10. Matt-The-Sixteen-Year-Old-Pretentious-Bigot says:

    That’s quite a farfetched notion. I’m referring to the ‘antagonists’ of war, that is. Not to say that I’m completely dodging the ‘Knowing Your Enemy’ aspect, but, in war, how can you ever be sure who the ‘antagonists’ and ‘protagonists’ are? Without love, truth cannot be seen. That was an amazing quote from a very special someone to me, You can interpret that however you’d like, however, what it basically means is that there is no way to properly judge ‘truth’ without seeing things from both perspectives. Sort of like you being at the top of a triangle. Because while the two opposing sides face each other, you’re looking down at the two, taking both sides into account. So. That notion of there being ‘antagonists’ of war is completely speculation. Conjecture, if you will.

  11. Gun Guy says:

    So as the M1A1 like the best bolt action of what.

  12. Bill Nance says:

    Just don’t feed the trolls. They get hungry and go away and look for their medication.

    As for mobilization just read that the US was estimating in Jan 42 that they would need 334 divisions. Considering that the US at the time had 36 divisions, that’s quite a goal. Don’t ever say that planners aim low.

  13. Matt-The-Sixteen-Year-Old-Prententious-Bigot says:

    In any event, here’s my question. I realize that Hitler’s amibitions were to rule over Europe and build up his army to eventually rule the entire world, with the notion that he and his army were invincible, or something to that effect. That part, I more or less understand. Here’s where I’m stuck. Why did he attack Russia out of nowhere? What were his reasons? Why would you become a world-wide pariah, make so many enemies, and only have Italy and Japan to back you up? It doesn’t make sense to me. Take into account that I’m a naive sixteen year old bigot, of course.

  14. Bill Nance says:

    Well, there’s a lot on the subject. You might want to read a couple blogs back about Hitler’s dark december. There’s some good info in the comments section there.

    Also, if you look carefully at what Hitler was thinking overall, you could definitely make the argument that the SU was his overall objective, and that W. Europe was simply a necessary pre-cursor to that.

    As to why he went into Russia without taking out England first. Well, take a look at it from his perspective. What was England going to do? Cross the channel? With what army? Bomb his industry? OK, during the day – good way to commit suicide, at night – too innaccurate to be effective.

    For a reading list – Mein Kampf by good old Adolph himself
    A War to be Won – Murray and Millett
    A world at Arms – Weinberg

  15. Adam Rinkleff says:

    I hate to say it, but I really don’t think Danzig was worth the cost of that war. I guess that makes me an appeaser, but given the dismal fate of the allies in 1940, I’m having a hard time believing that declaring war on Germany in September of 1939 was strategically sound. Meanwhile, I’m not sure that dividing East Prussia from Berlin was entirely rational. Admittedly, there were those who demanded that Poland deserved a port, but there are plenty of other landlocked nations, and meanwhile its particularly hard to justify dividing Germany into two. That’s been tried twice in the 20th Century, and it simply doesn’t seem to work.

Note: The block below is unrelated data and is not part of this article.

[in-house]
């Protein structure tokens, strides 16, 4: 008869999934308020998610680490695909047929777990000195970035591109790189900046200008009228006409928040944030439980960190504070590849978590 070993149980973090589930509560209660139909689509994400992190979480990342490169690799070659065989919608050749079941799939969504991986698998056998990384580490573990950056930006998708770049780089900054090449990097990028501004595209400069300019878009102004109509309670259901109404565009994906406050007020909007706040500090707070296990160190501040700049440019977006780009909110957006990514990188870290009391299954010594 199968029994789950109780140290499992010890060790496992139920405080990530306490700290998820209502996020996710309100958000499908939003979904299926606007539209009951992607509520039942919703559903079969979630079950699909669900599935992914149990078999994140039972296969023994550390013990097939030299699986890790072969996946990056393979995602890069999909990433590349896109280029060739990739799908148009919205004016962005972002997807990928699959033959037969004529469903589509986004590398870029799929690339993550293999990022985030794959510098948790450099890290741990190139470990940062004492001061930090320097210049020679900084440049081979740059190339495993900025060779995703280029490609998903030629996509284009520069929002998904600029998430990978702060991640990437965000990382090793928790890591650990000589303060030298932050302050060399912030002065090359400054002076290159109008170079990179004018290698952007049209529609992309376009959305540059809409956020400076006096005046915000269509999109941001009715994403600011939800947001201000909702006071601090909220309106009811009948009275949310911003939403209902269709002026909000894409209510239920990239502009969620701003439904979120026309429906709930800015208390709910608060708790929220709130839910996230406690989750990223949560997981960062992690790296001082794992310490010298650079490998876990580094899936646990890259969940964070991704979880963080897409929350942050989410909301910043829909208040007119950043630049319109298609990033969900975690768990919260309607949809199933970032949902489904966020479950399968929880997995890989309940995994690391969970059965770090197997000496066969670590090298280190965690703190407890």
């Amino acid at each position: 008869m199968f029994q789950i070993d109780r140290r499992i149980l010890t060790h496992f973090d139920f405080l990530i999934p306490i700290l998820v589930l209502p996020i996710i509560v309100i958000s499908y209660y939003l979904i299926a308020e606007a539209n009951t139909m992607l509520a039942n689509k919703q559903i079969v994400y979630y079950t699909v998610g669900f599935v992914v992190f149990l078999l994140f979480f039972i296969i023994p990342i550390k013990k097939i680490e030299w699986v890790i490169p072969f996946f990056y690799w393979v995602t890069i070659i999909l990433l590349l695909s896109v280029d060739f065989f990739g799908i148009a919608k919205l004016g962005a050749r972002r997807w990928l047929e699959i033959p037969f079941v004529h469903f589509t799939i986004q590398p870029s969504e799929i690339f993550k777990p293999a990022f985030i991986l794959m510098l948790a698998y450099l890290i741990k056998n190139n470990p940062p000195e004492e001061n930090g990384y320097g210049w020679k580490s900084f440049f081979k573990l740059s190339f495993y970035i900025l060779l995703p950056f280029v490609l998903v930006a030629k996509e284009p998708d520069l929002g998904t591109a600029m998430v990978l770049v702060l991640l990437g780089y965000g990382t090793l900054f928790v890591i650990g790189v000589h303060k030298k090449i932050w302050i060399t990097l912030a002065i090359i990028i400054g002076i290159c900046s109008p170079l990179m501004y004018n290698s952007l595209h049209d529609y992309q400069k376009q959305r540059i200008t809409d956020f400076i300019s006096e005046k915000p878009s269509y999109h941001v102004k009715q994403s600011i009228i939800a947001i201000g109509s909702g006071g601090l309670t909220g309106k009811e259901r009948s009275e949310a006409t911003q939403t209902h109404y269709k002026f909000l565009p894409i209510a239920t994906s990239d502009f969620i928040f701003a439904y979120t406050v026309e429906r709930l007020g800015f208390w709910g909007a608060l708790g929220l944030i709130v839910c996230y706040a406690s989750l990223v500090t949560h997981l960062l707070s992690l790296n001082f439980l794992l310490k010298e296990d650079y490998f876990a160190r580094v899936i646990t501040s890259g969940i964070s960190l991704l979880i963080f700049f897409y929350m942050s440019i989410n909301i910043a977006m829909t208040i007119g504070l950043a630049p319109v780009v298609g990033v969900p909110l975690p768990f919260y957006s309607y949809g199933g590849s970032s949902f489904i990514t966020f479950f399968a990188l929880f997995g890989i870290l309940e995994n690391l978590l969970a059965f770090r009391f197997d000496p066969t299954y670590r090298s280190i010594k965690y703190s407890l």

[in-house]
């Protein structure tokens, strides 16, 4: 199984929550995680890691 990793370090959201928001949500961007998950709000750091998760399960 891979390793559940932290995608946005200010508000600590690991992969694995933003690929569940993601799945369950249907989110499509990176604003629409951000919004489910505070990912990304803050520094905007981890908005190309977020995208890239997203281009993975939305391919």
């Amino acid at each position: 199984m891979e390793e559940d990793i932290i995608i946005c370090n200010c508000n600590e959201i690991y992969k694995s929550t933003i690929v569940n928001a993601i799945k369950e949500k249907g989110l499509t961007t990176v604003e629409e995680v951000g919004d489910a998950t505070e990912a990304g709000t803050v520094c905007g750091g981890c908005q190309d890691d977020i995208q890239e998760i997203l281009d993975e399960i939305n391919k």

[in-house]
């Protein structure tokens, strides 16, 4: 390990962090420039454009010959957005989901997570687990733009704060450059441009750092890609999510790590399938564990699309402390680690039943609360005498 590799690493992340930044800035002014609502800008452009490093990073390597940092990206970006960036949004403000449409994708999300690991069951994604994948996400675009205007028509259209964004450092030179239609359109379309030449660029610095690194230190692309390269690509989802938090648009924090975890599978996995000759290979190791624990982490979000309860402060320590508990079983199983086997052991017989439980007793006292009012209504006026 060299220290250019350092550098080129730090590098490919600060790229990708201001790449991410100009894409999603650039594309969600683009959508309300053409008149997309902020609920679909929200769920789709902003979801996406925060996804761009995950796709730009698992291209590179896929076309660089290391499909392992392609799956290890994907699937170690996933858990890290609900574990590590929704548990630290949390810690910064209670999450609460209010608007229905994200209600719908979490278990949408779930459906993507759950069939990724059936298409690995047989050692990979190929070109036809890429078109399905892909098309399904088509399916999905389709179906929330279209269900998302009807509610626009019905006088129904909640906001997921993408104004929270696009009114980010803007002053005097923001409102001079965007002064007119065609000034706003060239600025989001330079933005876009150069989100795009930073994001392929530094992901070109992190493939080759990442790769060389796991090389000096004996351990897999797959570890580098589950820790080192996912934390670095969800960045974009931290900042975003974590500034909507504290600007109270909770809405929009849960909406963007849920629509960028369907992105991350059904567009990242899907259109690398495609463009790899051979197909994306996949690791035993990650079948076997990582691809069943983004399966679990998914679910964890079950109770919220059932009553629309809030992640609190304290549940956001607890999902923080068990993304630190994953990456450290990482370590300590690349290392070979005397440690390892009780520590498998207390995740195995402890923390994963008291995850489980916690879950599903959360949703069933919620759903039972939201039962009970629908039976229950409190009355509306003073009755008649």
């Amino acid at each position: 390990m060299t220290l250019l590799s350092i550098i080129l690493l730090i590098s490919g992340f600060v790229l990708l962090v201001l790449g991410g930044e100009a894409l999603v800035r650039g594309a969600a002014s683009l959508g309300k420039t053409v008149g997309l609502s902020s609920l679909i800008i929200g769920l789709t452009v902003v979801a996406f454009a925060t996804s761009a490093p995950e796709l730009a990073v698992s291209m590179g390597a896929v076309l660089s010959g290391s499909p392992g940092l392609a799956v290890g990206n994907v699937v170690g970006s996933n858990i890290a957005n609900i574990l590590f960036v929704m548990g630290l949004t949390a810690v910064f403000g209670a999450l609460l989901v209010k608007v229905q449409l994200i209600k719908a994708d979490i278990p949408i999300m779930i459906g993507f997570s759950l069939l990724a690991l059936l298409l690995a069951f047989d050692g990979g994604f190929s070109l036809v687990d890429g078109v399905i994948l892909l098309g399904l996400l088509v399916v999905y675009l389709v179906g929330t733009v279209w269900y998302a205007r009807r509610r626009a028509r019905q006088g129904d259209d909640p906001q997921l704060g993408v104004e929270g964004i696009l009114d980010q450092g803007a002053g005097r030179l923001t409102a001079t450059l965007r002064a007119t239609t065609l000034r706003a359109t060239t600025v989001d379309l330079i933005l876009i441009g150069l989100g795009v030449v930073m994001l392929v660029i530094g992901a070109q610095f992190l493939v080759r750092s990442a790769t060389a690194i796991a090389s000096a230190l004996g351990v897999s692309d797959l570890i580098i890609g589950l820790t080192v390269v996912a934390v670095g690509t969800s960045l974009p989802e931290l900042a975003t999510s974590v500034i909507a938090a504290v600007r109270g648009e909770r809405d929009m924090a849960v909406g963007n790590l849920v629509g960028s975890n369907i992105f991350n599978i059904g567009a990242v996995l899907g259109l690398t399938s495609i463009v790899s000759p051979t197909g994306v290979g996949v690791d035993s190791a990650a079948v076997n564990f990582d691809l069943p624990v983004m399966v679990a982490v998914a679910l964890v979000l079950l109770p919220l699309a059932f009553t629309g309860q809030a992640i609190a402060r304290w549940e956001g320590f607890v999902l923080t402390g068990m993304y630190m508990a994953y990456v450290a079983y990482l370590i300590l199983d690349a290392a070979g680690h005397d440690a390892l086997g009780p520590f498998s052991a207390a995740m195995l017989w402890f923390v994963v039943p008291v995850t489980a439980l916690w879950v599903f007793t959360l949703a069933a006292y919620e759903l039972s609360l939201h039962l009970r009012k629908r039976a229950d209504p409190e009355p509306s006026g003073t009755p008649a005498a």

I’m not trying to say that Hitler wasn’t a threat, or that nothing should have been done about him, but I really don’t think the major lesson of the 20th Century is about the dangers of appeasement. Quite simply, Hitler wasn’t created by appeasement. Even if Britain and France had decided in 1933 to spend a fortune on what would have then seemed like an irrational war against Germany, during which they could have marched on Berlin and executed Hitler… what good would that have done? Would it have solved anything, or would it just have embittered Germany further whilst plunging the world into a deeper economic crisis? Is anybody so naive as to think that executing Hitler would have magically stopped the fascist movement?

    Meanwhile, the fact of the matter is that the Treaty of Versailles was simply unreasonable. It doesn’t matter whether Germany started WWI, or whether ‘new research’ demonstrates that Germany could have successfully paid the reparations. What matters is that millions of Germans were appalled and outraged at how they were treated during the 1920s. That resentment is what created Hitler, and any invasion of Germany in 1933 would have only served to foster additional resentment. It is simply naive to think that Germans would have been intimidated by an occupation in 1933, any more than they were intimidated by the French occupation of 1923.

    I hate to be a preacher, but many historical truths are only discernible to those who understand basic moral truths. For example, those who seek justice by punishing the guilty, will only create further resentment and hostility, and that is simply the way the world works. Psychologists have repeatedly demonstrated that negative reinforcement is counter-productive and ineffective. Thus, although I hate to be cliched, but there is a lot of truth in moralistic sayings about the karmic cycle of violence, and how an eye for an eye makes the whole world blind.